The Art Of Health Care
Sometimes when and where you least expect it, answers to our most complicated questions are revealed and we are left to wonder why we didn't think of them sooner.
For the Obama administration and all of our "elected" legislators, the plan for our so-called national health care issue has been found in Italy.
The Italians, (who have not been able to maintain a stable government in decades, if ever) just might be able to provide the United States, (where a stable government can't seem to find answers to fairly direct issues), guidance for dealing with our national health care dilemma.
Sicilian professor of pathological anatomy, Vito Franco of the University of Palermo, is a medical expert in the "study of famous subjects of Renaissance artworks", according to a story by Jeff Israely on TIME.com, January 9, 2010. Professor Franco studies the characters in famous master paintings and presented his conclusions of their illnesses at a congress on human pathology last fall (2009) in Florence, Italy.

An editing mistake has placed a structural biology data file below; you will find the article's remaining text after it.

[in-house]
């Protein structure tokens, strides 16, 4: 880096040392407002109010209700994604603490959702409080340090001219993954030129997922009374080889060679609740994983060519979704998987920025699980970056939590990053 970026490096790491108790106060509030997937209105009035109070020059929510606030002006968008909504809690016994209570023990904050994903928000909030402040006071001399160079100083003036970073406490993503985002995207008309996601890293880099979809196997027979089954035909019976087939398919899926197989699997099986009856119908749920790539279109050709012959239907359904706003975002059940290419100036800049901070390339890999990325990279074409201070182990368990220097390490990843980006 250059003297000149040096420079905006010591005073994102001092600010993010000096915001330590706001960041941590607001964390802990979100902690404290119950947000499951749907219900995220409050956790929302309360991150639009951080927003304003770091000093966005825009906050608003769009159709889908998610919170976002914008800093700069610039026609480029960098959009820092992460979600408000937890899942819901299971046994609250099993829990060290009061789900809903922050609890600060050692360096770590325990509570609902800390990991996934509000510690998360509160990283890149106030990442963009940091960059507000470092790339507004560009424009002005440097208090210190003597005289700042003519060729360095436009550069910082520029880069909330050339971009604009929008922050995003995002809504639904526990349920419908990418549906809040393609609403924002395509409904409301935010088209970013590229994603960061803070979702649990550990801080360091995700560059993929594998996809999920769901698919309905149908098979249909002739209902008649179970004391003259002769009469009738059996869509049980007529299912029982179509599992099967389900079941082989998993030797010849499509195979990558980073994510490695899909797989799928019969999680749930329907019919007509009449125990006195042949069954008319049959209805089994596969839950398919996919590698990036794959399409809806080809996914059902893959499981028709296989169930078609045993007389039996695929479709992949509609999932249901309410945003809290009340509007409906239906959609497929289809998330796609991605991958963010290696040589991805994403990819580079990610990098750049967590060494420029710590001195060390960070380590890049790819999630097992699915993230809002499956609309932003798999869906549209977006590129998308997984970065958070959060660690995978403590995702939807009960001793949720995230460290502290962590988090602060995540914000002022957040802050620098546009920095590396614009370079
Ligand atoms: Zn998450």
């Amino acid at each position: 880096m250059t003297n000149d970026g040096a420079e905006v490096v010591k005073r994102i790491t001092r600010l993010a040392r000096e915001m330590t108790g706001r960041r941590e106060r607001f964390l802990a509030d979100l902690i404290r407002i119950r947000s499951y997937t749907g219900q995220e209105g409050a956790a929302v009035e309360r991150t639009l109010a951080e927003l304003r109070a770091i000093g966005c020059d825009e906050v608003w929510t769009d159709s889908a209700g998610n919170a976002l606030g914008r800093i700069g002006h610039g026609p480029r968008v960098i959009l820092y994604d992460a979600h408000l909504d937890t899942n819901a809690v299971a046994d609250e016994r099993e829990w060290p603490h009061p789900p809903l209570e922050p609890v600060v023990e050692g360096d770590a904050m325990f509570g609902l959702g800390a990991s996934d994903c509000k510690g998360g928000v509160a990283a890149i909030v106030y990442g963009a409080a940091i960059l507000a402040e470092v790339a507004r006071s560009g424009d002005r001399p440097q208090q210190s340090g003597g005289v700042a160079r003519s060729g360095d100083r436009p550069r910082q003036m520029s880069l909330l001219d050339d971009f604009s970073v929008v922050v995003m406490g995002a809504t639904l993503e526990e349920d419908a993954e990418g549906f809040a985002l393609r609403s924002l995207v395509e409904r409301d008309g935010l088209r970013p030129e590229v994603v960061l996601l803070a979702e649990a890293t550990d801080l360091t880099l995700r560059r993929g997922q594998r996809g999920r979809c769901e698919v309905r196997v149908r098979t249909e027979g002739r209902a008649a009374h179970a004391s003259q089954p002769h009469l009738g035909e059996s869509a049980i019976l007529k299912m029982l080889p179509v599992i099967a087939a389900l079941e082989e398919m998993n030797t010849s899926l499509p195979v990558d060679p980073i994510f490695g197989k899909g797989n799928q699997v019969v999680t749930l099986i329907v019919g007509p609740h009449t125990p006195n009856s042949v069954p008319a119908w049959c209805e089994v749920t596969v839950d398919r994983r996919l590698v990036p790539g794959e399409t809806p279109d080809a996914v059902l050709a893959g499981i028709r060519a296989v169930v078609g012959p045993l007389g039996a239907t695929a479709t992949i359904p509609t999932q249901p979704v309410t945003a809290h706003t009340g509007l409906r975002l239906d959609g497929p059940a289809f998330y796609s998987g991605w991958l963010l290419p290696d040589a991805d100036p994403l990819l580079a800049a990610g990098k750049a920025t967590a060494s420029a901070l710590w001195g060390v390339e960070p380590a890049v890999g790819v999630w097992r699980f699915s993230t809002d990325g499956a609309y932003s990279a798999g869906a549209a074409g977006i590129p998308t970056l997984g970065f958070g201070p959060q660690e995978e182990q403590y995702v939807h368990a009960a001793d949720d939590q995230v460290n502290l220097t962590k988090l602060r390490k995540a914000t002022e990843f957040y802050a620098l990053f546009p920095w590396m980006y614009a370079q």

Professor Franco has concluded that Mona Lisa suffered from xanthelasma, which is the accumulation of cholesterol under the skin. Who knew? From the painting he determined that she had a fatty tissue tumor called lipoma on her right hand. And that diagnosis without x-ray!
Think of all the money the health care industry could save with more "medical experts" like the good Professor Franco. Imagine the savings workers could enjoy with lower insurance costs. Corporations could save millions (billions?) of dollars each year oncoverage for workers.
All it would require is a canvas, a brush, oil paints, a trained eye and good glasses!
Now if Professor Franco could only tell us how to diagnose a bloated bureaucracy.
©2010, 2011 by R. Burnett Baker
Top Mona Lisa photo courtesy of Tess Kincaid .
Bottom painting: "Mona Lisa at 12" by Fernando Botero, 1978.
Essay originally published on Baker'sTake January 10, 2010.